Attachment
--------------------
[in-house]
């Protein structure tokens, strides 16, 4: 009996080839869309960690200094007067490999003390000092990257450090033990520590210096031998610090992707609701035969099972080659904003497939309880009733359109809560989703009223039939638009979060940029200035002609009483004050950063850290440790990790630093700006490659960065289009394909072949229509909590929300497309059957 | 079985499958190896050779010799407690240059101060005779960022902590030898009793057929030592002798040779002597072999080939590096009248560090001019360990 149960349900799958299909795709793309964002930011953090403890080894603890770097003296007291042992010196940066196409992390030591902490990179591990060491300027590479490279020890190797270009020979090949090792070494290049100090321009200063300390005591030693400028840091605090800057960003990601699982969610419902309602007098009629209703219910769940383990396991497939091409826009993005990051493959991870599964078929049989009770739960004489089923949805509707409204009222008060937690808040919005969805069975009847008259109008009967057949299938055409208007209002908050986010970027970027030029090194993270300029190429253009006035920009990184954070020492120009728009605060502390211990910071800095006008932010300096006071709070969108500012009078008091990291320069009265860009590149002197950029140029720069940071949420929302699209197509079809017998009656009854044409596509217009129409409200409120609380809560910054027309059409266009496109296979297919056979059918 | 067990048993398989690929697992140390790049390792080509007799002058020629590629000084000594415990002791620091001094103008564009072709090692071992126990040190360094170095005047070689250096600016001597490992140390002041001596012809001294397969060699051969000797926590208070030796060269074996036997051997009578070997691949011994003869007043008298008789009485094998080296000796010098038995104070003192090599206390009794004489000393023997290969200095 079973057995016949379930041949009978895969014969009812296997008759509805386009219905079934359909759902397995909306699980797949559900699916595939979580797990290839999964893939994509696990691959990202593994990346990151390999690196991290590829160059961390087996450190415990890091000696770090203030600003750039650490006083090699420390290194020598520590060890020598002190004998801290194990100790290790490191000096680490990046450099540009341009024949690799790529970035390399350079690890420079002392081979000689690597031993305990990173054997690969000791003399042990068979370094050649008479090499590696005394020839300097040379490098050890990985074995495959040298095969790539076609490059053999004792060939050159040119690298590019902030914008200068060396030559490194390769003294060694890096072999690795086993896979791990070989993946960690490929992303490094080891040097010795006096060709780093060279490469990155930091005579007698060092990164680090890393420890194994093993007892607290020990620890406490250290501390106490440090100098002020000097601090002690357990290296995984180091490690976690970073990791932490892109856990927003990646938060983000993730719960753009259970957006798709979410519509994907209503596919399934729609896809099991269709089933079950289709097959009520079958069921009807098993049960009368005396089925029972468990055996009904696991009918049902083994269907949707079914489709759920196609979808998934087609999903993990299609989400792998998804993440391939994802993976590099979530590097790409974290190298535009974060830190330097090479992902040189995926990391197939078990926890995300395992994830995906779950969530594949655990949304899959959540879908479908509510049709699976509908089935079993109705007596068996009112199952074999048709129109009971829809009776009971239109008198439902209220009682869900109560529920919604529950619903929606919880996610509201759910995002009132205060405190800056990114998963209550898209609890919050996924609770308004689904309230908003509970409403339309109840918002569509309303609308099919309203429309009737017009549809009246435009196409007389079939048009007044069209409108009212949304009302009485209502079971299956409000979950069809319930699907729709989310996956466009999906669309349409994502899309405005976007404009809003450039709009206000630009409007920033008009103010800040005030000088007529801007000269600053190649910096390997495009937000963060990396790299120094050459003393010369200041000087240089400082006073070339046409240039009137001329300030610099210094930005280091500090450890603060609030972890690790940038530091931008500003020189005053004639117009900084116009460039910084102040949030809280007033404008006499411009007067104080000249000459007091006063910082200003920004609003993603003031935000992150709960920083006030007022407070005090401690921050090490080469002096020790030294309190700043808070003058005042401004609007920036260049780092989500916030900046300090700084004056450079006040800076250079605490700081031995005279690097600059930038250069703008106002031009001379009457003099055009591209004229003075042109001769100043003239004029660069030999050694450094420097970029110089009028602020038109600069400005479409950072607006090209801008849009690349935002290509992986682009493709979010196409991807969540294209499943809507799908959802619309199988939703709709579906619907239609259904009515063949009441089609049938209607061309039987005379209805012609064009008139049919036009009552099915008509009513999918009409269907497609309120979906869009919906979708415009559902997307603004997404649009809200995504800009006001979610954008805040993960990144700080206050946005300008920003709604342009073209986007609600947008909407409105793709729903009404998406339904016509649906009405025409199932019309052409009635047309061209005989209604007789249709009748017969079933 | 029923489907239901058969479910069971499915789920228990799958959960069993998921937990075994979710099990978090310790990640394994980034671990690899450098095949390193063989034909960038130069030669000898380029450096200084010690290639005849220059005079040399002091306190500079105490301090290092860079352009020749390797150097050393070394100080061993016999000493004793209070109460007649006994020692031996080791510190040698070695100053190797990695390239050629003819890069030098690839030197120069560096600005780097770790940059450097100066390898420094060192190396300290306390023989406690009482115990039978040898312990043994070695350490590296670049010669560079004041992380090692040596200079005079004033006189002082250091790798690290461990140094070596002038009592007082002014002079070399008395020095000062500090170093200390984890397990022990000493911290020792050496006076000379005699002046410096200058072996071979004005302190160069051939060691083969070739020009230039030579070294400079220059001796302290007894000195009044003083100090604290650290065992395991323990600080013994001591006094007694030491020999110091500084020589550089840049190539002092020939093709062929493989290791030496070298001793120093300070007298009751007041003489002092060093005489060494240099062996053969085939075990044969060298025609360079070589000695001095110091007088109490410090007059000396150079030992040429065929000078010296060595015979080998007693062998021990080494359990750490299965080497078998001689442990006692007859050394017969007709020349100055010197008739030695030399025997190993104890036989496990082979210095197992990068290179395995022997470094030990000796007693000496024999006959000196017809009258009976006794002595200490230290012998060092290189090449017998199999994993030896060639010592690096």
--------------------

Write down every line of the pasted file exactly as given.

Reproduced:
[in-house]
């Protein structure tokens, strides 16, 4: 009996080839869309960690200094007067490999003390000092990257450090033990520590210096031998610090992707609701035969099972080659904003497939309880009733359109809560989703009223039939638009979060940029200035002609009483004050950063850290440790990790630093700006490659960065289009394909072949229509909590929300497309059957 | 079985499958190896050779010799407690240059101060005779960022902590030898009793057929030592002798040779002597072999080939590096009248560090001019360990 149960349900799958299909795709793309964002930011953090403890080894603890770097003296007291042992010196940066196409992390030591902490990179591990060491300027590479490279020890190797270009020979090949090792070494290049100090321009200063300390005591030693400028840091605090800057960003990601699982969610419902309602007098009629209703219910769940383990396991497939091409826009993005990051493959991870599964078929049989009770739960004489089923949805509707409204009222008060937690808040919005969805069975009847008259109008009967057949299938055409208007209002908050986010970027970027030029090194993270300029190429253009006035920009990184954070020492120009728009605060502390211990910071800095006008932010300096006071709070969108500012009078008091990291320069009265860009590149002197950029140029720069940071949420929302699209197509079809017998009656009854044409596509217009129409409200409120609380809560910054027309059409266009496109296979297919056979059918 | 067990048993398989690929697992140390790049390792080509007799002058020629590629000084000594415990002791620091001094103008564009072709090692071992126990040190360094170095005047070689250096600016001597490992140390002041001596012809001294397969060699051969000797926590208070030796060269074996036997051997009578070997691949011994003869007043008298008789009485094998080296000796010098038995104070003192090599206390009794004489000393023997290969200095 079973057995016949379930041949009978895969014969009812296997008759509805386009219905079934359909759902397995909306699980797949559900699916595939979580797990290839999964893939994509696990691959990202593994990346990151390999690196991290590829160059961390087996450190415990890091000696770090203030600003750039650490006083090699420390290194020598520590060890020598002190004998801290194990100790290790490191000096680490990046450099540009341009024949690799790529970035390399350079690890420079002392081979000689690597031993305990990173054997690969000791003399042990068979370094050649008479090499590696005394020839300097040379490098050890990985074995495959040298095969790539076609490059053999004792060939050159040119690298590019902030914008200068060396030559490194390769003294060694890096072999690795086993896979791990070989993946960690490929992303490094080891040097010795006096060709780093060279490469990155930091005579007698060092990164680090890393420890194994093993007892607290020990620890406490250290501390106490440090100098002020000097601090002690357990290296995984180091490690976690970073990791932490892109856990927003990646938060983000993730719960753009259970957006798709979410519509994907209503596919399934729609896809099991269709089933079950289709097959009520079958069921009807098993049960009368005396089925029972468990055996009904696991009918049902083994269907949707079914489709759920196609979808998934087609999903993990299609989400792998998804993440391939994802993976590099979530590097790409974290190298535009974060830190330097090479992902040189995926990391197939078990926890995300395992994830995906779950969530594949655990949304899959959540879908479908509510049709699976509908089935079993109705007596068996009112199952074999048709129109009971829809009776009971239109008198439902209220009682869900109560529920919604529950619903929606919880996610509201759910995002009132205060405190800056990114998963209550898209609890919050996924609770308004689904309230908003509970409403339309109840918002569509309303609308099919309203429309009737017009549809009246435009196409007389079939048009007044069209409108009212949304009302009485209502079971299956409000979950069809319930699907729709989310996956466009999906669309349409994502899309405005976007404009809003450039709009206000630009409007920033008009103010800040005030000088007529801007000269600053190649910096390997495009937000963060990396790299120094050459003393010369200041000087240089400082006073070339046409240039009137001329300030610099210094930005280091500090450890603060609030972890690790940038530091931008500003020189005053004639117009900084116009460039910084102040949030809280007033404008006499411009007067104080000249000459007091006063910082200003920004609003993603003031935000992150709960920083006030007022407070005090401690921050090490080469002096020790030294309190700043808070003058005042401004609007920036260049780092989500916030900046300090700084004056450079006040800076250079605490700081031995005279690097600059930038250069703008106002031009001379009457003099055009591209004229003075042109001769100043003239004029660069030999050694450094420097970029110089009028602020038109600069400005479409950072607006090209801008849009690349935002290509992986682009493709979010196409991807969540294209499943809507799908959802619309199988939703709709579906619907239609259904009515063949009441089609049938209607061309039987005379209805012609064009008139049919036009009552099915008509009513999918009409269907497609309120979906869009919906979708415009559902997307603004997404649009809200995504800009006001979610954008805040993960990144700080206050946005300008920003709604342009073209986007609600947008909407409105793709729903009404998406339904016509649906009405025409199932019309052409009635047309061209005989209604007789249709009748017969079933 | 029923489907239901058969479910069971499915789920228990799958959960069993998921937990075994979710099990978090310790990640394994980034671990690899450098095949390193063989034909960038130069030669000898380029450096200084010690290639005849220059005079040399002091306190500079105490301090290092860079352009020749390797150097050393070394100080061993016999000493004793209070109460007649006994020692031996080791510190040698070695100053190797990695390239050629003819890069030098690839030197120069560096600005780097770790940059450097100066390898420094060192190396300290306390023989406690009482115990039978040898312990043994070695350490590296670049010669560079004041992380090692040596200079005079004033006189002082250091790798690290461990140094070596002038009592007082002014002079070399008395020095000062500090170093200390984890397990022990000493911290020792050496006076000379005699002046410096200058072996071979004005302190160069051939060691083969070739020009230039030579070294400079220059001796302290007894000195009044003083100090604290650290065992395991323990600080013994001591006094007694030491020999110091500084020589550089840049190539002092020939093709062929493989290791030496070298001793120093300070007298009751007041003489002092060093005489060494240099062996053969085939075990044969060298025609360079070589000695001095110091007088109490410090007059000396150079030992040429065929000078010296060595015979080998007693062998021990080494359990750490299965080497078998001689442990006692007859050394017969007709020349100055010197008739030695030399025997190993104890036989496990082979210095197992990068290179395995022997470094030990000796007693000496024999006959000196017809009258009976006794002595200490230290012998060092290189090449017998199999994993030896060639010592690096």